The Vietnam era was a testy — and testing — time. The congregation was divided politically. But — led by Rubenstein — they were united in their support for civil rights.

In the ’80s, ’90s and early ’00s, Westport’s Jewish population grew rapidly. Temple Israel did too. At one point, there were 900 family units (single individuals, and families of any size).

Today, there are about 750. Members still represent a variety of leanings. But there are now 3 other Jewish congregations in Westport too: the Conservative Synagogue, Beit Chaverim (modern Orthodox) and Chabad Lubavitch.

Freedman served as Temple Israel’s first female president, from 1980 to ’82. A lot was going on. The congregation was building a major addition to the sanctuary, and searching for a replacement for the legendary and long-serving Rabbi Rubenstein.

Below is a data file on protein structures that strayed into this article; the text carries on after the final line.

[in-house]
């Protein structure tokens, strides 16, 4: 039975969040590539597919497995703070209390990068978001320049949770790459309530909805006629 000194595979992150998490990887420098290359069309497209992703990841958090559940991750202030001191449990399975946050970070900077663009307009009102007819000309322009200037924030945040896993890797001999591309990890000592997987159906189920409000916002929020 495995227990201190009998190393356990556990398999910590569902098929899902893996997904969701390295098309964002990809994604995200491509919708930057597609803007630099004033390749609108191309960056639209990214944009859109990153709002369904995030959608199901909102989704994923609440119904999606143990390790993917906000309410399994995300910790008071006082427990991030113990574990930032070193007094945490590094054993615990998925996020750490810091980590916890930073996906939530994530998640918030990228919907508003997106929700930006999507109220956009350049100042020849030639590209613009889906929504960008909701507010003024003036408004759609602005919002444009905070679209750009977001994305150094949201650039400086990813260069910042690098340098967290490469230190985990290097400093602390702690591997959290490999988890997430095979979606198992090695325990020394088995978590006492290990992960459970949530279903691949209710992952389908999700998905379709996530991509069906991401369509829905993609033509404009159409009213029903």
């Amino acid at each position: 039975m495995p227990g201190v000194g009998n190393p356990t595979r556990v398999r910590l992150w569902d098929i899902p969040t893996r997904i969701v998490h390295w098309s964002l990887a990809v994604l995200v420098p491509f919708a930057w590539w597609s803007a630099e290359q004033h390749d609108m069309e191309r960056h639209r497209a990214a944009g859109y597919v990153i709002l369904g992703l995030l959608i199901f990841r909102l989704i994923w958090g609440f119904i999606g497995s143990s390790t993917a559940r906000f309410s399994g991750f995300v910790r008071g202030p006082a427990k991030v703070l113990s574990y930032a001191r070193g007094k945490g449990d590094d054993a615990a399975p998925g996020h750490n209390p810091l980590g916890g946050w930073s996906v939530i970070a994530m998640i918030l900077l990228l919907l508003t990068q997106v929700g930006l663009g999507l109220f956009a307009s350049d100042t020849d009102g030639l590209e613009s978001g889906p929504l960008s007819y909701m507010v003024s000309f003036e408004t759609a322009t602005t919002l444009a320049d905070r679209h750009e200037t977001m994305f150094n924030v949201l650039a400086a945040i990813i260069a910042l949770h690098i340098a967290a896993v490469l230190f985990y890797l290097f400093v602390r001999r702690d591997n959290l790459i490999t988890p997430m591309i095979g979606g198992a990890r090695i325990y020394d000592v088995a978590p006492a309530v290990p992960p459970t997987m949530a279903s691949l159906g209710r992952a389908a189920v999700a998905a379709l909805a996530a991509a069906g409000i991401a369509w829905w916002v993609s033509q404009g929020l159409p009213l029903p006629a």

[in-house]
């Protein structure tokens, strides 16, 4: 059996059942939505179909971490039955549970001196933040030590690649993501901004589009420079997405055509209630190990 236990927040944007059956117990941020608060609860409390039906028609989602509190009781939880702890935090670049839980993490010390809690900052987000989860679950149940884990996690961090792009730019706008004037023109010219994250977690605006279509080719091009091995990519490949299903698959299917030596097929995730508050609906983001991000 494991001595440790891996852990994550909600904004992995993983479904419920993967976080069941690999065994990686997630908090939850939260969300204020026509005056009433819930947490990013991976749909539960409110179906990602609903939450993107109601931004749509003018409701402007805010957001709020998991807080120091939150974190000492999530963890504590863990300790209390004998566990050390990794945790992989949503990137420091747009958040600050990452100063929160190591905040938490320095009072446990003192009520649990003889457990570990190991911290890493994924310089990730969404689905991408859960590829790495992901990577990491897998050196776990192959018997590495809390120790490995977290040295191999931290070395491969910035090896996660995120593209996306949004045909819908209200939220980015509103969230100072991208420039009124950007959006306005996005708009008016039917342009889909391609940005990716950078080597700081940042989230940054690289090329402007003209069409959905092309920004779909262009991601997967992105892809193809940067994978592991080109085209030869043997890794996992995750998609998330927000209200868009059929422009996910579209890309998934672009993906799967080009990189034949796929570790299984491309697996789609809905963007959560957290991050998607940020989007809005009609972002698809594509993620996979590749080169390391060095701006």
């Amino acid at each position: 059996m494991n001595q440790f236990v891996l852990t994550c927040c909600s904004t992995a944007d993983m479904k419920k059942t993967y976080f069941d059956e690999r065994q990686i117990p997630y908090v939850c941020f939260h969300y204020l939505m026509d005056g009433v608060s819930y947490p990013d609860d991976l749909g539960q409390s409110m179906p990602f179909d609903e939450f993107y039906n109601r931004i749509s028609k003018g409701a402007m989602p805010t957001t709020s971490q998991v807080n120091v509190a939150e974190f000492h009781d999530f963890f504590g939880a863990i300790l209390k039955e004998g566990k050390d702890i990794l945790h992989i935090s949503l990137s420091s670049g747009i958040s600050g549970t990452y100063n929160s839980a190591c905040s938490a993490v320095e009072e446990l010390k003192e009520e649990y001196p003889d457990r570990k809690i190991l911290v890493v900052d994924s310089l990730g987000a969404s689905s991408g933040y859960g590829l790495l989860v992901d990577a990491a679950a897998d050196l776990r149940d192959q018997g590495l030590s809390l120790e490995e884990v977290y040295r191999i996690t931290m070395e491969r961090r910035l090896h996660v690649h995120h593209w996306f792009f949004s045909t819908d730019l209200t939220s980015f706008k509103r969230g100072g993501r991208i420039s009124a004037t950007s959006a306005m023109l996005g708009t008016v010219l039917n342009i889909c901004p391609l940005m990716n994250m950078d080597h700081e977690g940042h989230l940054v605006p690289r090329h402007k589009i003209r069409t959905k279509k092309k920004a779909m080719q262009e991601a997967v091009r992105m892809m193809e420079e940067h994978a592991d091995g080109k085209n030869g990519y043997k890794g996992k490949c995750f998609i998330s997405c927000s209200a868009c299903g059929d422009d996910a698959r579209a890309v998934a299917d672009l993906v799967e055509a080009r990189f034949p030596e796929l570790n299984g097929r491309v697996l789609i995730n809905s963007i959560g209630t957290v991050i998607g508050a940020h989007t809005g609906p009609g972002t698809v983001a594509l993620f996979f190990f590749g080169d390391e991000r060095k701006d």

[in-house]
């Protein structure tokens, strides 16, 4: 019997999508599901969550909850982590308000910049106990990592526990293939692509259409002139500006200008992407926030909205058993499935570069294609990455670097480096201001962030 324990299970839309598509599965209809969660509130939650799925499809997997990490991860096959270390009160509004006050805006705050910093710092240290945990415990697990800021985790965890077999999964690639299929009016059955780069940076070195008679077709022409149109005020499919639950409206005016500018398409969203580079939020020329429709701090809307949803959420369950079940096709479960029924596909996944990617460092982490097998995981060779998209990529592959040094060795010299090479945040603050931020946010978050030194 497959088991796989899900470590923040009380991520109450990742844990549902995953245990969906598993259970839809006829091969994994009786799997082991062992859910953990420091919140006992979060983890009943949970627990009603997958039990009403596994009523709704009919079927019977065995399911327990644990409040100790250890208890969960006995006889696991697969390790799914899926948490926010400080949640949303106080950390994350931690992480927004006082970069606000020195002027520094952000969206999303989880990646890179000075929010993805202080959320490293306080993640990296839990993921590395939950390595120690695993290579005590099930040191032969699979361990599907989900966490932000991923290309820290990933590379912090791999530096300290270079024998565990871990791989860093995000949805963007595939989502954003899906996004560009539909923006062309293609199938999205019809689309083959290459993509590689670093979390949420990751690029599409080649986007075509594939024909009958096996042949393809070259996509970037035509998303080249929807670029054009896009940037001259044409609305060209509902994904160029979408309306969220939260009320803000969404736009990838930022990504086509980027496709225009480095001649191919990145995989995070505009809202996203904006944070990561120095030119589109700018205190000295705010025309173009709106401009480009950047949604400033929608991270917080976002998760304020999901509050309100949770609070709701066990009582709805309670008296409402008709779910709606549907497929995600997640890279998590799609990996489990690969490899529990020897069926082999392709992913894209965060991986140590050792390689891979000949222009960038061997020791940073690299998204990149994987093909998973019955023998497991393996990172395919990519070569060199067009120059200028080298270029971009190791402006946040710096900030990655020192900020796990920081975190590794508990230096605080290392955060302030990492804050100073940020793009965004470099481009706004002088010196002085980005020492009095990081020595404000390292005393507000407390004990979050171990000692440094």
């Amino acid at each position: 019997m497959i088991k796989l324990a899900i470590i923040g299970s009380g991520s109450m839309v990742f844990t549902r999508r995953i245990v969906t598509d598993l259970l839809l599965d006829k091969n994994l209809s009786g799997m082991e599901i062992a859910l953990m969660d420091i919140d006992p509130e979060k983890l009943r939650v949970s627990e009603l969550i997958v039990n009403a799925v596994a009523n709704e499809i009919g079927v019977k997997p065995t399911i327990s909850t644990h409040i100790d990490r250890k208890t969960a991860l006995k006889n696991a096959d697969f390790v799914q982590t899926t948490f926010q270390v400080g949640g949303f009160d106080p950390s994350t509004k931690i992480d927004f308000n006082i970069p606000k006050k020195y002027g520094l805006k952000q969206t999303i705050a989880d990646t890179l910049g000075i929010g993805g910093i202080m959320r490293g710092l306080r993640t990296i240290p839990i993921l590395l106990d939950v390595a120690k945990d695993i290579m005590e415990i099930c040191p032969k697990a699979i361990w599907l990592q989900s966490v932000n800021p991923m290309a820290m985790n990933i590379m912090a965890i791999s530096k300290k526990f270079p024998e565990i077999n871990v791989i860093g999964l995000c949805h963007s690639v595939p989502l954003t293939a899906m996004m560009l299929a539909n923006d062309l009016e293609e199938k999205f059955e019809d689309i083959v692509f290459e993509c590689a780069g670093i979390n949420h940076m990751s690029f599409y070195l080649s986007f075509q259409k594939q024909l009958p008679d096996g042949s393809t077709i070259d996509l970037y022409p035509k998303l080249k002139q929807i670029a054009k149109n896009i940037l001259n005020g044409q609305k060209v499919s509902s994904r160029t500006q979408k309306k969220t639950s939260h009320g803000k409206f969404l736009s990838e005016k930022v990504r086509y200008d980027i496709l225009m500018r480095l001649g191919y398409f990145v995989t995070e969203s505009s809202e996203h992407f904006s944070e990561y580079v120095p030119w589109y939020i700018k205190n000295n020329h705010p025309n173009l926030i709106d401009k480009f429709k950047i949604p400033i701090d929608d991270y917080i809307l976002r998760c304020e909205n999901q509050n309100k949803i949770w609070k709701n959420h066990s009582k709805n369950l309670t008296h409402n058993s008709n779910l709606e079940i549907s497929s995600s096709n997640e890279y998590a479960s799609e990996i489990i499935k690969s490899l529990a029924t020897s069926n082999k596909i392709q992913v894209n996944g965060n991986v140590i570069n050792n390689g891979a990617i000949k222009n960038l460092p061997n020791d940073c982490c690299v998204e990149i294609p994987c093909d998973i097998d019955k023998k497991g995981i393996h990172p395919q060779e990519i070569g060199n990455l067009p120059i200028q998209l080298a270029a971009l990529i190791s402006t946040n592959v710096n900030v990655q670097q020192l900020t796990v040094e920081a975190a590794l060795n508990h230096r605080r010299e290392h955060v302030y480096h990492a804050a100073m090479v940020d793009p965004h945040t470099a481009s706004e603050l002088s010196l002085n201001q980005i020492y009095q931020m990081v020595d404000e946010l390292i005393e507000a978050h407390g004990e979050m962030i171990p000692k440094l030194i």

“The building campaign was a literal — and actual — symbol of the growth of the congregation,” Freedman says. So was a subsequent building project: expandiing the school wing in 2003.

Rubenstein’s legacy was “kindness, teaching and civil rights justice,” Freedman notes. His successor — Rabbi Robert Orkand — presided over great growth in numbers. The education and nursery school programs expanded greatly too.

Rabbi Robert Orkand, surrounded by young congregants.

Orkand was also one of 3 founders of the Westport-Weston Interfaith Clergy group.

He was very active on a national level too, Freedman says.

Orkand retired in 2014. He was succeeded by Rabbi Michael Friedman. It was a time of transition for the temple, as the longtime cantor and senior staff members also left.

The new chapter is “an opportunity to redefine the temple,” Friedman — only the 3rd permanent rabbi in the congregation’s history — says.